After Shaquan Hyppolite was accused of murder, a judge ordered him to be detained while he waited on an indictment. There was just one problem: the prosecution hadn't told Hyppolite or his defense attorney about evidence that contradicted the story of the only witness against him.
In a ruling last week, the New Jersey Supreme Court said that under the state's new bail reform law, that was enough to reopen the detention hearing and reconsider the issue.
In a decision issued Tuesday, the high court said that even though the state's Criminal Justice Reform Act, which went into effect in January 2017, did not specifically address what to do if prosecutors failed to turn over evidence before a detention hearing, it "aligns with the goals of the CJRA and related court rules" to give criminal defendants a low bar to clear in order to prove the decision should be reconsidered.
"Whether rich or poor, all criminal defendants are entitled to a fundamentally fair detention hearing," said Mary J. Ciancimino, a deputy public defender who worked on the case. "The court's decision [Tuesday] ensures just that."
Hyppolite was arrested in 2017 and accused of shooting Terrel Smith to death, according to the decision. There was a single witness in the case, who made inconsistent statements to the police: an initial statement in which he said he did not see the shooter, and a later statement in which he said he saw Hyppolite and Smith talking just before he heard the gunshots that killed Smith, the decision said.
However, Hudson County prosecutors did not disclose the discrepancy before Hyppolite's detention hearing, according to the decision. Neither did they tell his attorneys that two of the other men the witness claimed were with Hyppolite that day had also been interviewed by police and contradicted the witness's story, including one who said he was in jail at the time of the shooting.
That information didn't come out until a grand jury indicted Hyppolite two months later, according to the decision.
Hyppolite's attorneys argued that because the information was withheld, the court should reconsider whether Hyppolite should be behind bars while awaiting trial, the decision said.
The trial court disagreed, however, saying that Hyppolite's attorneys hadn't been able to show they probably would have succeeded in reversing the decision and that the hearing should not be reopened, according to the decision.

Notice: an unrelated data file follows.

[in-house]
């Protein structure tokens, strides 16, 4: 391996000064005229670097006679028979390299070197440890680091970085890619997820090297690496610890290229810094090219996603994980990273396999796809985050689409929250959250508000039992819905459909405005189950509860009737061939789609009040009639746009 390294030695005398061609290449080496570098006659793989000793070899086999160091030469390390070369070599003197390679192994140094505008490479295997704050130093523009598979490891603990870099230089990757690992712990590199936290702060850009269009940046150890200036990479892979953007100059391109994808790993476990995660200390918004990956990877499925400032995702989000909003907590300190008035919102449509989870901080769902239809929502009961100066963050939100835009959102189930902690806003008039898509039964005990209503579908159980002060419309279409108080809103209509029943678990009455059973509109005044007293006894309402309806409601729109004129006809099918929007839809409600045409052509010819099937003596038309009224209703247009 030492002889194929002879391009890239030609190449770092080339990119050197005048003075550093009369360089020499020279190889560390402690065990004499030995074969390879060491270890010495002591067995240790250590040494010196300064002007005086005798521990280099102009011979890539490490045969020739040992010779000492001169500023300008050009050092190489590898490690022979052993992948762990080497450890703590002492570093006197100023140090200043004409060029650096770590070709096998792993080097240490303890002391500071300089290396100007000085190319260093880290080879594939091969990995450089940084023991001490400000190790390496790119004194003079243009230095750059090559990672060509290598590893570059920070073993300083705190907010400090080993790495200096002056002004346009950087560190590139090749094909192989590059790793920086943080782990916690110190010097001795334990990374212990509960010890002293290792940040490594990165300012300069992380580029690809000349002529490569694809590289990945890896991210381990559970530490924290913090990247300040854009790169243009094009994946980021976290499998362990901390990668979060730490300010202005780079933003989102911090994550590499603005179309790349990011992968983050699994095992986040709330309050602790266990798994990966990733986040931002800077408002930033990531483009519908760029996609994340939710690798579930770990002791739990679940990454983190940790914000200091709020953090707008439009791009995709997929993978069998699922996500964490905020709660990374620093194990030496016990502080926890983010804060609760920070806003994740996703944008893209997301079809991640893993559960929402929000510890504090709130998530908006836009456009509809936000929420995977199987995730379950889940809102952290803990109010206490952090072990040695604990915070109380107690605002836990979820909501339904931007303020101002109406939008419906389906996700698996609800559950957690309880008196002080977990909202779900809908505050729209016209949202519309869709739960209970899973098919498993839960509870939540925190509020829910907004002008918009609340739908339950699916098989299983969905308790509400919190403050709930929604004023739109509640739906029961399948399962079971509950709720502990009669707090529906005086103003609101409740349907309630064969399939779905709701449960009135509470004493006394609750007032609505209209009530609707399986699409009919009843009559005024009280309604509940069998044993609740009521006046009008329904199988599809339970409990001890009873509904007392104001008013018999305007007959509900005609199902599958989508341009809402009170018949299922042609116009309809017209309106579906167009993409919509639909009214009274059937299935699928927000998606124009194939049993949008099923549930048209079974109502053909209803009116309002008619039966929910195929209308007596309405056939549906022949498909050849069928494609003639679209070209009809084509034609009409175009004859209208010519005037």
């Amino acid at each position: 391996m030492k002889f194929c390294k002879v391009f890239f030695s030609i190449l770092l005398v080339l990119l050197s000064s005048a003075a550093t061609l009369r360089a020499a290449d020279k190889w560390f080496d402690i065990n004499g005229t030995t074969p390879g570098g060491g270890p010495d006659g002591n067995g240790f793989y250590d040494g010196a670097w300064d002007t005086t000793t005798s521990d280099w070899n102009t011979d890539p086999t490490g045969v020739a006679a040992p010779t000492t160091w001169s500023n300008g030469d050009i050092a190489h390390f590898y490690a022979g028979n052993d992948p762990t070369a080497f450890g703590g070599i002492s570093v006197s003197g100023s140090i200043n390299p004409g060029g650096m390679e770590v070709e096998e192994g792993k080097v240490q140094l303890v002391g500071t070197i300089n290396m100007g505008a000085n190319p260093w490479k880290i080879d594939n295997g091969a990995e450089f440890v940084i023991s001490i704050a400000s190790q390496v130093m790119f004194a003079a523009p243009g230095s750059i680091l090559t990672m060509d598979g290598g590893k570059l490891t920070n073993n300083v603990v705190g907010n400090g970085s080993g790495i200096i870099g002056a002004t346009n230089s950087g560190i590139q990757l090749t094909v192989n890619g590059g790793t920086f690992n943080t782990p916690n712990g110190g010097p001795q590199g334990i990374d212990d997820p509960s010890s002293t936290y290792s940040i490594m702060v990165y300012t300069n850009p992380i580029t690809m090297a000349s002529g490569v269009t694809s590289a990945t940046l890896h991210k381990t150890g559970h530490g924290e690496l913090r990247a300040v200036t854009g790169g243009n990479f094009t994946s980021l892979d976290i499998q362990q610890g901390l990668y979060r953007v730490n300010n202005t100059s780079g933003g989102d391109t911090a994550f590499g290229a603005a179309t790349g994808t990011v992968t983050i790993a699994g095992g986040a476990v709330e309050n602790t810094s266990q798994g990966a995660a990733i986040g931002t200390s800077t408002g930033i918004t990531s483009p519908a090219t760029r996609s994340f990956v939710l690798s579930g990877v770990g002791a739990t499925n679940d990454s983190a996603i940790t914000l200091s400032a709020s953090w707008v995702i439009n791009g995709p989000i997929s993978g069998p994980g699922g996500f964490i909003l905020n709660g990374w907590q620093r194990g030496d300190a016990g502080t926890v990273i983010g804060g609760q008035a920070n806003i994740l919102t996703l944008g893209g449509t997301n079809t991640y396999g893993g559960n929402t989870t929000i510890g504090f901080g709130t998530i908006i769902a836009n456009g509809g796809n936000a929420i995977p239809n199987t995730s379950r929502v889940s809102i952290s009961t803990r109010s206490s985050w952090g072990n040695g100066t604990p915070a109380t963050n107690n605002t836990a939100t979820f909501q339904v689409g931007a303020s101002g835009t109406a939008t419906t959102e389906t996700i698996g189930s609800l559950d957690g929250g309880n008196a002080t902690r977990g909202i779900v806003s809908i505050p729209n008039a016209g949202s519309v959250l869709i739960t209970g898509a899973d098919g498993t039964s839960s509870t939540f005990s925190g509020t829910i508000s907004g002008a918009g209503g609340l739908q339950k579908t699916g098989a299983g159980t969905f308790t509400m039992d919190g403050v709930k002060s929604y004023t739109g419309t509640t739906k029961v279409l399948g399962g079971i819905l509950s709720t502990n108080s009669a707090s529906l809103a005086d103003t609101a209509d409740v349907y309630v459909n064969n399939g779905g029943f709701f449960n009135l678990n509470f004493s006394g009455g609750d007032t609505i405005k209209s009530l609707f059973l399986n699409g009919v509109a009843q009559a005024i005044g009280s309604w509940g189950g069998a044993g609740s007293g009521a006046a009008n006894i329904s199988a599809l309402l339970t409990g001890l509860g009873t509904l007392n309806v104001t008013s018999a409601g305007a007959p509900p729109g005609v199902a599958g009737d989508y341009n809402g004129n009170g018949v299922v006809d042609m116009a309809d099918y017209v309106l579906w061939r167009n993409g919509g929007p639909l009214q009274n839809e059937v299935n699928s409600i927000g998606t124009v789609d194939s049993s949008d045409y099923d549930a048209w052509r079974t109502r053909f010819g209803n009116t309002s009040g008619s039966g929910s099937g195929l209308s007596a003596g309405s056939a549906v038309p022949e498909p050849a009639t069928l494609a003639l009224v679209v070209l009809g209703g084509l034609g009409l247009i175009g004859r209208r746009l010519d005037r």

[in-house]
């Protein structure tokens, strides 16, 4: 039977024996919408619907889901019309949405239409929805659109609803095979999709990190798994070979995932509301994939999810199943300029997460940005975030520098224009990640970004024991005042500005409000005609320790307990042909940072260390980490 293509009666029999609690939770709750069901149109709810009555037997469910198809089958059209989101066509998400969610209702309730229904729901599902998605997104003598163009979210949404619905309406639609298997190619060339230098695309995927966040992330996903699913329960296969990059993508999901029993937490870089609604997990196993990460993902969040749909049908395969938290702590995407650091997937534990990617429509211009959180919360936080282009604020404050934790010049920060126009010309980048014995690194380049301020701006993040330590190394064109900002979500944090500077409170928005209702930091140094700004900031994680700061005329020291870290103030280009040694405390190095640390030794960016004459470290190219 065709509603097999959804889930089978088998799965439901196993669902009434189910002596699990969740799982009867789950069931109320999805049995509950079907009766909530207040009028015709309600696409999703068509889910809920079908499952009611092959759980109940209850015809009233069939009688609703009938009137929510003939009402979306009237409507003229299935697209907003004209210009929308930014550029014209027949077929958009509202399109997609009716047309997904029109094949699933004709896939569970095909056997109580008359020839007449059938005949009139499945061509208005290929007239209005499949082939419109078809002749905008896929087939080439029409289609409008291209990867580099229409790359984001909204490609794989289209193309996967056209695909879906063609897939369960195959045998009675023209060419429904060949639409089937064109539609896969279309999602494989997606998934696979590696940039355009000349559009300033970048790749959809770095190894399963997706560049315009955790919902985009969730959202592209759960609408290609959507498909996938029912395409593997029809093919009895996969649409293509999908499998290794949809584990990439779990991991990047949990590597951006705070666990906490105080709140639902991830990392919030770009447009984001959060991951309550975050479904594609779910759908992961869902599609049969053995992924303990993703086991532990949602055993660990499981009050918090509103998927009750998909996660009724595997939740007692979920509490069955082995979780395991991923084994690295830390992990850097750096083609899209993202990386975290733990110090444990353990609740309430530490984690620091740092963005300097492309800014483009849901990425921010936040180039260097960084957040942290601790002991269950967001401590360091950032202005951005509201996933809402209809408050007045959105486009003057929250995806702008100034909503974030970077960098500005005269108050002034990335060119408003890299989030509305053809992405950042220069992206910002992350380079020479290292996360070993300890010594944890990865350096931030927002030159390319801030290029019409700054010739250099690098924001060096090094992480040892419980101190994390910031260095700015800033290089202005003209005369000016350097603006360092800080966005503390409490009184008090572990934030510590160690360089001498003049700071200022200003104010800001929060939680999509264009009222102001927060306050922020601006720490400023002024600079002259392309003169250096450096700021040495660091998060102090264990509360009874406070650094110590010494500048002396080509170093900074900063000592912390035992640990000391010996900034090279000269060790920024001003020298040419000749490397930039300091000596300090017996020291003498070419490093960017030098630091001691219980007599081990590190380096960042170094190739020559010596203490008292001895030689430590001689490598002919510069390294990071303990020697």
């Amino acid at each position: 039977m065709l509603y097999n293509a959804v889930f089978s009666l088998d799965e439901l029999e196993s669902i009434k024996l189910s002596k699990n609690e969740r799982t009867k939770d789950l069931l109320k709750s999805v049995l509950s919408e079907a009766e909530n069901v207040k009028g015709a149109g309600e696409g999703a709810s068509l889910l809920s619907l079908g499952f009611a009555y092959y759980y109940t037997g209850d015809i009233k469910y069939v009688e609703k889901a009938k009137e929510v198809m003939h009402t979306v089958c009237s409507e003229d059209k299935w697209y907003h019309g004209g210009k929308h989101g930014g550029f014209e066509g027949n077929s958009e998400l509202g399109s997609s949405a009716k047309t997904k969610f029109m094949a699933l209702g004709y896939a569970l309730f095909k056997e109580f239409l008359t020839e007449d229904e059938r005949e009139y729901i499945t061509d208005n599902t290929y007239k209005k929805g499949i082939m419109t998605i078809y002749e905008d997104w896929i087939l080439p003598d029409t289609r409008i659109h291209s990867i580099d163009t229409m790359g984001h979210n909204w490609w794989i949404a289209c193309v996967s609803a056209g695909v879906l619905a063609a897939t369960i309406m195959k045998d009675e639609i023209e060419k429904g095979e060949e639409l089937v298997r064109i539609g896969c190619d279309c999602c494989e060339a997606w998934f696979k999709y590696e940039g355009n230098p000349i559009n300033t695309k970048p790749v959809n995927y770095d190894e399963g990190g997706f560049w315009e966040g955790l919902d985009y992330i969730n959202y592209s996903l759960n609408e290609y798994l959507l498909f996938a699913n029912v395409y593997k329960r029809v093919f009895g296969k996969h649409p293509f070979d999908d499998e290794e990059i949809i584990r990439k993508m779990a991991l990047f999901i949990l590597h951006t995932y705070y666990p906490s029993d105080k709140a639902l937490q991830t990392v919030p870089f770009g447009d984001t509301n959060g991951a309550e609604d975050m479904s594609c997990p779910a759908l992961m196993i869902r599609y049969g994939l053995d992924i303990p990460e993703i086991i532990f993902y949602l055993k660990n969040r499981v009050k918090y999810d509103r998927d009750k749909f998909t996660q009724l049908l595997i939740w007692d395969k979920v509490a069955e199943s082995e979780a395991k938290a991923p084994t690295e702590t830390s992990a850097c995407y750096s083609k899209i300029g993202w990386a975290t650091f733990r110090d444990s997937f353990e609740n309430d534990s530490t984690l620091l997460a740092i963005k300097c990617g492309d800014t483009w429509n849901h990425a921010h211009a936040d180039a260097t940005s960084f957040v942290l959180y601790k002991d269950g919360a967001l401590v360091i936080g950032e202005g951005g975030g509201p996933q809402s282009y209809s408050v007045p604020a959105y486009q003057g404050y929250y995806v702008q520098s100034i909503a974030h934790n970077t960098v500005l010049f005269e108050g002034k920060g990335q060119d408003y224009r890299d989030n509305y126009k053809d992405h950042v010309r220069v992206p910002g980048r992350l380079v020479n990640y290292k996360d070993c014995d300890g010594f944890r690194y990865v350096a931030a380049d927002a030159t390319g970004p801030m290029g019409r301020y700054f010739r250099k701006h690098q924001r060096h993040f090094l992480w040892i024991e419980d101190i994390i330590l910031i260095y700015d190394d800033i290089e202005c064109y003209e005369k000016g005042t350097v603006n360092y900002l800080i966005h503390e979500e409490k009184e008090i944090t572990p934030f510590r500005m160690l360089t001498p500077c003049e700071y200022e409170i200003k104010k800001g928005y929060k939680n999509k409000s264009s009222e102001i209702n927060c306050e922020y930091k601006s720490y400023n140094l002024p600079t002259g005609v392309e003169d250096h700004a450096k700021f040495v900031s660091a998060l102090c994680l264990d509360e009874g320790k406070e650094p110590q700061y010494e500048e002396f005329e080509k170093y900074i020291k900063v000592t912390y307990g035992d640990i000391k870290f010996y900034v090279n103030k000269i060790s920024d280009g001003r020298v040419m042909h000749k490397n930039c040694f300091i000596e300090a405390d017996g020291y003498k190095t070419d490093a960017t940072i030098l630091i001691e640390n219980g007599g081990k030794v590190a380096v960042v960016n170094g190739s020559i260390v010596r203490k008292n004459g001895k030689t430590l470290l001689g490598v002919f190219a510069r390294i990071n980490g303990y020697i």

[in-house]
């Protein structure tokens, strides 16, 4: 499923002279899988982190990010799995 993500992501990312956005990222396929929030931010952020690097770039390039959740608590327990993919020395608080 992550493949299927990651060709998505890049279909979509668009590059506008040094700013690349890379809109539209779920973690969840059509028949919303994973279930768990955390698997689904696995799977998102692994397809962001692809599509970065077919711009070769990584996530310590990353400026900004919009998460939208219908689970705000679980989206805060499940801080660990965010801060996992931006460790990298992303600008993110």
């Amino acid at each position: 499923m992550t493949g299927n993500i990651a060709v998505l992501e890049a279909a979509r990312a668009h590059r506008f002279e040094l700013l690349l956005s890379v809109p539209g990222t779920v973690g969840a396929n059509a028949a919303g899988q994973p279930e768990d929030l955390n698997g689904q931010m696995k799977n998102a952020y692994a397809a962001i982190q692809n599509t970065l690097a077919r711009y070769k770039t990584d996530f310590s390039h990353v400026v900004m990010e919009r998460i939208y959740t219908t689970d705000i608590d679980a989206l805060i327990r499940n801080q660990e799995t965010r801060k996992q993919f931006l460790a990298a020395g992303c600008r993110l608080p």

The state Supreme Court, however, said on Tuesday that the standard that lower court had used was too high. Instead of proving that it was reasonably probable that they would succeed in a new hearing, defendants should only have to prove it was reasonably possible, the court said.
Moreover, the burden of proof would be on the state, meaning prosecutors must prove that a new hearing should not be held.
However, the court refused to go so far as granting an automatic rehearing or to say that defendants should automatically be released as a deterrent for prosecutorial misconduct.
"To require a new detention hearing each time the prosecution does not disclose all exculpatory evidence would serve only to punish or deter the state in some instances, not to enhance fairness or satisfy due process," the court said. It also noted that granting automatic release in cases where prosecutors withheld information was not in the interest of public safety.
The New Jersey Attorney General's Office, which had filed an amicus or "friend of the court" brief in the case, told Law360 that it counts that aspect of the decision as a win.
"The Supreme Court agreed with the position of the Hudson County prosecutor and the attorney general that release is not an appropriate remedy for a discovery violation at a detention hearing," Sarah H. Hunt, a deputy attorney general, said in a statement. "The modified materiality standard adopted by the court safeguards the interests of the defendant, the state and the public and provides for the reopening of detention hearings where appropriate."
Hudson County prosecutors did not respond to a request for comment.
However, the court also ruled that if prosecutors deliberately withheld evidence, it would be appropriate for the court to report them to the state's ethics board, which Ciancimino said was a win for criminal defendants.
"If a prosecutor violates this rule again, not only is a defendant entitled to a new detention hearing, but that prosecutor could also be held to answer to the Office of Attorney Ethics," she said.
As for Hyppolite, he remains in custody after his trial in October resulted in a hung jury. After over a year behind bars, the Supreme Court ruling means he will have another shot at awaiting trial outside jail.
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--Editing by Brian Baresch.